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Refugee crisis elicits compassion in people yet indifference from government -we need urgent G20 leadership

The Huffington Post The Huffington Post 13/11/2015 Sharan Burrow

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Security, rights and freedoms are under attack. Democratic space is shrinking and millions of people engulfed in conflicts fear for their lives, driving the greatest movement of refugees seeking safe haven since the Second World War.
Global military spending stands at almost $1.8 trillion, or 2.3 per cent of global GDP. The human and economic cost of armed conflict in Syria, Iraq, Yemen and elsewhere is incalculable.

The most dramatic and tragic consequence of the current state of global affairs is the scale of displacement of people due to armed conflict.
Governments in some countries are attacking their own citizens, people are taking up arms against each other in ethnic and land-based conflicts and people are fleeing from their homes due to the fear of terrorism and extremism.
While world leaders meet this weekend for the G20 Summit in Antalya, Turkey, the world faces the worst refugee crisis since the Second World War. Eighty-six per cent of internally and externally displaced persons are in developing countries, while Turkey itself has become one of the top three nations to host refugees, alongside Iran and Pakistan.
Recent events have awakened governments in Europe to the crisis but not all have yet accepted responsibility for accepting refugees fleeing war, terror and abject poverty. Countries like Turkey, Lebanon and Jordan need more assistance. In almost all nations the compassion of people is ahead of that of their governments.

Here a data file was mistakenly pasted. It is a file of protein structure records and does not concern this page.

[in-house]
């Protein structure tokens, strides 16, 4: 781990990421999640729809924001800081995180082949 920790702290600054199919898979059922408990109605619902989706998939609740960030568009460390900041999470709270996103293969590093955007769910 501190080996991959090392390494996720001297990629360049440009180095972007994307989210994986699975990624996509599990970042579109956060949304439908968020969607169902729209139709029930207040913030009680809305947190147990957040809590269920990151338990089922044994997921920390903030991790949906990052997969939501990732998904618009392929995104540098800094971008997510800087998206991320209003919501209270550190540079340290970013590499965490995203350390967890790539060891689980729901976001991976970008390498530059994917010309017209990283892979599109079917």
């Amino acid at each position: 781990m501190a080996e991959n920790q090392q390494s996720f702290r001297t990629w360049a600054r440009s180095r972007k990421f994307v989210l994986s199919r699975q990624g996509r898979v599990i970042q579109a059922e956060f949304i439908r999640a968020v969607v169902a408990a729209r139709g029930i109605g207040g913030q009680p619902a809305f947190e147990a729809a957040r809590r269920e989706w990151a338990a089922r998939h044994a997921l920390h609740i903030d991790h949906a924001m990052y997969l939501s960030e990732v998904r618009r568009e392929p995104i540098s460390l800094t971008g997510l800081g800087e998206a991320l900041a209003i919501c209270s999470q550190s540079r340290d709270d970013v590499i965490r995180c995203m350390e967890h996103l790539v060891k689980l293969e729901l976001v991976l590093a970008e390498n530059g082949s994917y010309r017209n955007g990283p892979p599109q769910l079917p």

The UNHCR says nearly 60 million people were displaced from their homes by the end of 2014. Half of the displaced are children. Nearly 14 million people were newly displaced in 2014.
Turkey, Iran and Pakistan host the largest numbers of refugees. One in four refugees are hosted in developing countries which are not their country of origin. These countries need a major boost in international funding to cope with the tide of refugees needing help.

Having visited several Turkish villages now where people have opened their homes and are sharing what they can with Syrian refugees, I am humbled by the humanity of these people and horrified by those governments which are building walls, using military barriers and allowing people fleeing for their lives to drown.

The only thing we want from Europeans is their health and happiness. One woman in a camp of 20,000 refugees in Gaziantep Province told me. From God we want the war to end. We only want to go home.

In fact all around the world, the compassion of people is exceeding that of their elected leaders. In the latest ITUC Frontlines Poll into attitudes towards refugees, nearly three quarters of people from six G20 countries (63%) said their government should provide vulnerable people who have fled their own country with basic social protections and the right to work.